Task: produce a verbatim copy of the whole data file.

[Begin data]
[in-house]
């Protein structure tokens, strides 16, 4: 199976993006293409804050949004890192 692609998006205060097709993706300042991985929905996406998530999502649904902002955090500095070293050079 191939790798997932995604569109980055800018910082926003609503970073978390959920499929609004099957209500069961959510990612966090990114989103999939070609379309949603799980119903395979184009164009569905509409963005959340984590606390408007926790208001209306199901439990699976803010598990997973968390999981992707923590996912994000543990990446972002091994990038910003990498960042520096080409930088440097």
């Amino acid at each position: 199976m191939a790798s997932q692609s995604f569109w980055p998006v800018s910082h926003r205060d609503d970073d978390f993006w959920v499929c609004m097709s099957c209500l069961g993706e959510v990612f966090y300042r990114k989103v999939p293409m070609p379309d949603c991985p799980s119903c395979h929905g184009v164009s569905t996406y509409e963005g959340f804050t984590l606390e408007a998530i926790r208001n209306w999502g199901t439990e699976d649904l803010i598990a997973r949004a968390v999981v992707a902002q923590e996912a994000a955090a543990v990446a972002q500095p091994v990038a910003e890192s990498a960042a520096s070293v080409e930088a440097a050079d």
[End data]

[in-house]
């Protein structure tokens, strides 16, 4: 199976993006293409804050949004890192 692609998006205060097709993706300042991985929905996406998530999502649904902002955090500095070293050079 191939790798997932995604569109980055800018910082926003609503970073978390959920499929609004099957209500069961959510990612966090990114989103999939070609379309949603799980119903395979184009164009569905509409963005959340984590606390408007926790208001209306199901439990699976803010598990997973968390999981992707923590996912994000543990990446972002091994990038910003990498960042520096080409930088440097």
């Amino acid at each position: 199976m191939a790798s997932q692609s995604f569109w980055p998006v800018s910082h926003r205060d609503d970073d978390f993006w959920v499929c609004m097709s099957c209500l069961g993706e959510v990612f966090y300042r990114k989103v999939p293409m070609p379309d949603c991985p799980s119903c395979h929905g184009v164009s569905t996406y509409e963005g959340f804050t984590l606390e408007a998530i926790r208001n209306w999502g199901t439990e699976d649904l803010i598990a997973r949004a968390v999981v992707a902002q923590e996912a994000a955090a543990v990446a972002q500095p091994v990038a910003e890192s990498a960042a520096s070293v080409e930088a440097a050079d």